Additional and Relevant Useful Information for Leishmania Lymphadenitis:

General information on lymph nodes:

The lymph nodes are part of one’s immune system. The lymph nodes are present throughout the body, usually in groups. In normal healthy adults, one cannot feel (see or touch) the lymph nodes readily. However, if they are enlarged, they can be felt either by the individual himself/herself or by the healthcare provider.

Enlarged lymph nodes can occur in both benign and malignant conditions. Hence, the cause of enlarged lymph nodes should be evaluated. If no obvious cause for enlargement of lymph nodes is found, then the possibility of a lymph node malignancy should be ruled out.

In a majority of individuals, a lymph node swelling is caused by a benign process such as an inflammation or infection. In many cases, swollen lymph nodes are part of other signs and symptoms. This can help a healthcare provider arrive at a list of follow-up tests and ensure an accurate diagnosis. Superficial enlarged lymph nodes can be felt by the healthcare provider through palpation. Enlarged lymph nodes deep in the body are often detected by radiological studies such as X-rays, ultrasound scan, CT and MRI scans.

Some enlarged lymph nodes can be painful, while others may be painless. Depending upon the underlying cause, enlarged lymph nodes can be localized to a particular area of the body, or they can be generalized, meaning that they are present throughout the body.

What are some Useful Resources for Additional Information?

Centers for Disease Control and Prevention (CDC)
1600 Clifton Rd. Atlanta, GA 30333, USA
Phone: (404) 639-3534
Toll-Free: 800-CDC-INFO (800-232-4636)
TTY: (888) 232-6348
Email: cdcinfo@cdc.gov
Website: http://www.cdc.gov

World Health Organization (WHO)
Avenue Appia 20 1211 Geneva 27, Switzerland
Phone: + 41 22 791 21 11
Fax: + 41 22 791 31 11
Website: http://www.who.int

References and Information Sources used for the Article:

http://www.ncbi.nlm.nih.gov/pubmedhealth/PMH0002362/ (accessed on 02/01/2017)

http://www.cdc.gov/parasites/leishmaniasis/gen_info/faqs.html (accessed on 02/01/2017)

http://www.who.int/leishmaniasis/en/ (accessed on 02/01/2017)

http://www.ncbi.nlm.nih.gov/pubmed/8143543 (accessed on 02/01/2017)

http://www.ncbi.nlm.nih.gov/pubmed/8037156 (accessed on 02/01/2017)

http://www.ijp.iranpath.org/article_19284_2387.html (accessed on 02/01/2017)

http://ajcp.oxfordjournals.org/content/ajcpath/102/1/11.full.pdf (accessed on 02/01/2017)

Helpful Peer-Reviewed Medical Articles:

Dabiri, S., Safavi, M., Meymandi, S. S., Yousefi, K., Ardakani, R. F., & Abadi, M. F. S. (2014). Molecular Pathology and Histopathological Findings in Localized Leishmania Lymphadenitis. Archives of Iranian medicine, 17(2), 122.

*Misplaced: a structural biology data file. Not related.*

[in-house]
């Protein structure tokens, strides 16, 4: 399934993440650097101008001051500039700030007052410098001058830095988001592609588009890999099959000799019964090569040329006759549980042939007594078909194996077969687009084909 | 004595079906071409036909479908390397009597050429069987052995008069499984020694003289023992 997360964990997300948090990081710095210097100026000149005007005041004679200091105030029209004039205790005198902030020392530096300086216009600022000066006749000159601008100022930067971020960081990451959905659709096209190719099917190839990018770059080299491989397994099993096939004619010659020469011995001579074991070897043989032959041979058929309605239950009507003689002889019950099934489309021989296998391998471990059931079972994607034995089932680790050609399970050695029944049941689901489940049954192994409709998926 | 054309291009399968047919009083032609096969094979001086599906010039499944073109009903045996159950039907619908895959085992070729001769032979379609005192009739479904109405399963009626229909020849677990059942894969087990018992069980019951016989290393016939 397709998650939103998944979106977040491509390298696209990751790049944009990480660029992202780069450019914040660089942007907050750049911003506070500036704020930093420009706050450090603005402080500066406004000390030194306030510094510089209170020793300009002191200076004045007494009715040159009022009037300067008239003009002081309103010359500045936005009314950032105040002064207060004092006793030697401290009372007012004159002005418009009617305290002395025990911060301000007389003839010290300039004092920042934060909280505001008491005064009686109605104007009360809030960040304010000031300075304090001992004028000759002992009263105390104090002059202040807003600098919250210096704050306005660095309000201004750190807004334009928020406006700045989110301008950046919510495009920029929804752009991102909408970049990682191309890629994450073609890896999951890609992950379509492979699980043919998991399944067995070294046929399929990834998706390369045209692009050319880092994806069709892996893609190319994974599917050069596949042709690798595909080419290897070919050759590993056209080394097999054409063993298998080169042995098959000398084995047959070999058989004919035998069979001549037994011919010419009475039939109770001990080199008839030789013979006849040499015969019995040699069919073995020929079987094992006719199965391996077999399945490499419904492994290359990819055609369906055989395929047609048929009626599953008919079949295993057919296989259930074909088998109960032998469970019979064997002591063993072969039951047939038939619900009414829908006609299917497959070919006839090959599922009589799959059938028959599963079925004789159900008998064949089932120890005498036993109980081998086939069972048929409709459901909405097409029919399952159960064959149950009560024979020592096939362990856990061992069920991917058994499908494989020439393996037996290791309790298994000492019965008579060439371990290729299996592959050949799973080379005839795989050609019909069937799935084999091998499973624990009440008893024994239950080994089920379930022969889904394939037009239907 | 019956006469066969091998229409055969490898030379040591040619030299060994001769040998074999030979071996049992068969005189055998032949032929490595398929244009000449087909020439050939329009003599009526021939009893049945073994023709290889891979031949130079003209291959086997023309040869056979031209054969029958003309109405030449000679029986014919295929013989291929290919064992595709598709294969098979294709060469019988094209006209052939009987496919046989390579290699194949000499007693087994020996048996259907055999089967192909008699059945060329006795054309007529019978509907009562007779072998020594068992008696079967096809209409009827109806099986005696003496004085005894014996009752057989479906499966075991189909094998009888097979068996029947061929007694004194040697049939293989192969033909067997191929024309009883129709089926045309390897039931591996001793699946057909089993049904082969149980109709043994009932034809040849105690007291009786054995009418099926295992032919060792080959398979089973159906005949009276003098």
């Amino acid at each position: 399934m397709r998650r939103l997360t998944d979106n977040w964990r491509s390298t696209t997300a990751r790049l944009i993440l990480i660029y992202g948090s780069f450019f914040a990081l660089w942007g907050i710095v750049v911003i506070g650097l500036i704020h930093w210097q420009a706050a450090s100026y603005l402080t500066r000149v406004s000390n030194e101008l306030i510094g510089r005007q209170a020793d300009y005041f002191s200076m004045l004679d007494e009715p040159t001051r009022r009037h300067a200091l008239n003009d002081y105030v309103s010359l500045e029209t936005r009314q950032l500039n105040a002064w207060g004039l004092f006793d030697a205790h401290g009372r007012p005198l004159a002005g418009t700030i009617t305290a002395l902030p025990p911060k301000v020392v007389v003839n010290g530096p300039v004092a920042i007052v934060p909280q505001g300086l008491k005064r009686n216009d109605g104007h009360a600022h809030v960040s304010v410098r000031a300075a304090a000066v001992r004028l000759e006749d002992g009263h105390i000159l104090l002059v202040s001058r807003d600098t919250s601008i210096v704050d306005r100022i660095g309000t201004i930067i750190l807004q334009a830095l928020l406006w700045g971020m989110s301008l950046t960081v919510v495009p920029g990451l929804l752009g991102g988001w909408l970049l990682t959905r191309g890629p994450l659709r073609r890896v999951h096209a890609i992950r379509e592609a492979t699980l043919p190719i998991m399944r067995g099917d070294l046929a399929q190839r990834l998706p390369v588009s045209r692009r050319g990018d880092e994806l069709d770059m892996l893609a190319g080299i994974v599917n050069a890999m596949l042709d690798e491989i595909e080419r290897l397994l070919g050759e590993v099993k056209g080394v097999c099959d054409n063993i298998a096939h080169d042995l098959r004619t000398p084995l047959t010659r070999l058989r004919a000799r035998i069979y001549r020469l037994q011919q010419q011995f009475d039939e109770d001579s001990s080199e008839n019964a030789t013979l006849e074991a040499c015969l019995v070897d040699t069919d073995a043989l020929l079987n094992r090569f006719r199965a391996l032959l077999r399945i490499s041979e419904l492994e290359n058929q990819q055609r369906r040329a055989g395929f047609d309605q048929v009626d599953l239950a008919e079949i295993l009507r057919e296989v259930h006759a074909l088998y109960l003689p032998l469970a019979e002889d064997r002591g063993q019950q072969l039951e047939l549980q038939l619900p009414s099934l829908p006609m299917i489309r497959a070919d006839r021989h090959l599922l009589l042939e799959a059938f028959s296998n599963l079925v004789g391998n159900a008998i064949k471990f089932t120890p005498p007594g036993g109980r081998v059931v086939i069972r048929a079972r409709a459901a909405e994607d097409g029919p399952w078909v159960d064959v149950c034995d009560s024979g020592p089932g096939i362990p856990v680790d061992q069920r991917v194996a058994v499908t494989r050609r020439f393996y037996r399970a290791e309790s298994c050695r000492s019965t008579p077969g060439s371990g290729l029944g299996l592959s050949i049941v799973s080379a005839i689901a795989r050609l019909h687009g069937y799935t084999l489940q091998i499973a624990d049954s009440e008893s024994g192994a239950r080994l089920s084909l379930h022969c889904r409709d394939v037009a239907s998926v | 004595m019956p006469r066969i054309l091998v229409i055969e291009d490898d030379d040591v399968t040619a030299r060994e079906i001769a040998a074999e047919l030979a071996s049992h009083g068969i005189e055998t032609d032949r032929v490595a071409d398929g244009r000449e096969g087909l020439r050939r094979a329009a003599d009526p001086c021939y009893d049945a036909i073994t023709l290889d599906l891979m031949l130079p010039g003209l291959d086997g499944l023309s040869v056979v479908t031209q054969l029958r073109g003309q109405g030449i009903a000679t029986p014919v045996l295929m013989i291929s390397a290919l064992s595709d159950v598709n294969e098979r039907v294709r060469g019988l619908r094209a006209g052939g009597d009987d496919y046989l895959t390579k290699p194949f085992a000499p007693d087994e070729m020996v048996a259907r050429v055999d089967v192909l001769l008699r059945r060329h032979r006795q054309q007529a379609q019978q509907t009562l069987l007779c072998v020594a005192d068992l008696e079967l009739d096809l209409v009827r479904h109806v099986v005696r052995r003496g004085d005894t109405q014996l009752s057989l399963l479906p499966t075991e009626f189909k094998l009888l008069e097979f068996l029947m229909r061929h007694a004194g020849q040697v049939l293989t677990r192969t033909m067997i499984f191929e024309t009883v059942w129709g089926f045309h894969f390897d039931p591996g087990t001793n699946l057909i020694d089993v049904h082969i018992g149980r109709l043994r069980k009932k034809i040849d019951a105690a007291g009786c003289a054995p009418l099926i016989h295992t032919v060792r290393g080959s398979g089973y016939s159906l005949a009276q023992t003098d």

Ignatius, R., Loddenkemper, C., Woitzik, J., Schneider, T., & Harms, G. (2011). Localized leishmanial lymphadenopathy: an unusual manifestation of leishmaniasis in a traveler in southern Europe. Vector-Borne and Zoonotic Diseases, 11(8), 1213-1215.

Gonzalez-Lombana, C., Gimblet, C., Bacellar, O., Oliveira, W. W., Passos, S., Carvalho, L. P., ... & Scott, P. (2013). IL-17 mediates immunopathology in the absence of IL-10 following Leishmania major infection. PLoS Pathog, 9(3), e1003243.

Mishra, S., Shukla, A., Tripathi, A. K., & Kumar, A. (2013). Visceral leishmaniasis with HIV co-infection and cervical lymphadenopathy. BMJ case reports, 2013, bcr2012008433.

Rodríguez, N. E., & Wilson, M. E. (2014). Eosinophils and mast cells in leishmaniasis. Immunologic research, 59(1-3), 129-141.

Kumar, B., & Verma, P. (2013). Role of fine‐needle aspiration cytology in the prompt diagnosis of recurrence of visceral leishmaniasis presented as isolated cervical leishmanial lymphadenopathy. Diagnostic cytopathology, 41(2), 150-152.

Safavi, M., & Dabiri, S. (2016). Localized Leishmania Lymphadenitis Etiologic Agent Identified as Leishmania tropica Using Gene Sequencing. Iranian Journal of Pathology, 11(2), 186-188.

Shenoi, S., & Friedland, G. (2015). 28. Lymphadenopathy/lymphadenitis. Clinical Infectious Disease, 184.

Osakwe, N. M., Paulus, A., Haggerty, P. F., Wood, R. A., Becker, S. J., Weina, P. J., ... & Prakash, V. (2013). Visceral Leishmaniasis With Associated Immune Dysregulation Leading to Lymphoma. Military medicine, 178(3), e386-e389.

Thomaidou, E., Horev, L., Jotkowitz, D., Zamir, M., Ingber, A., Enk, C. D., & Molho-Pessach, V. (2015). Lymphatic Dissemination in Cutaneous Leishmaniasis Following Local Treatment. The American journal of tropical medicine and hygiene, 93(4), 770-773.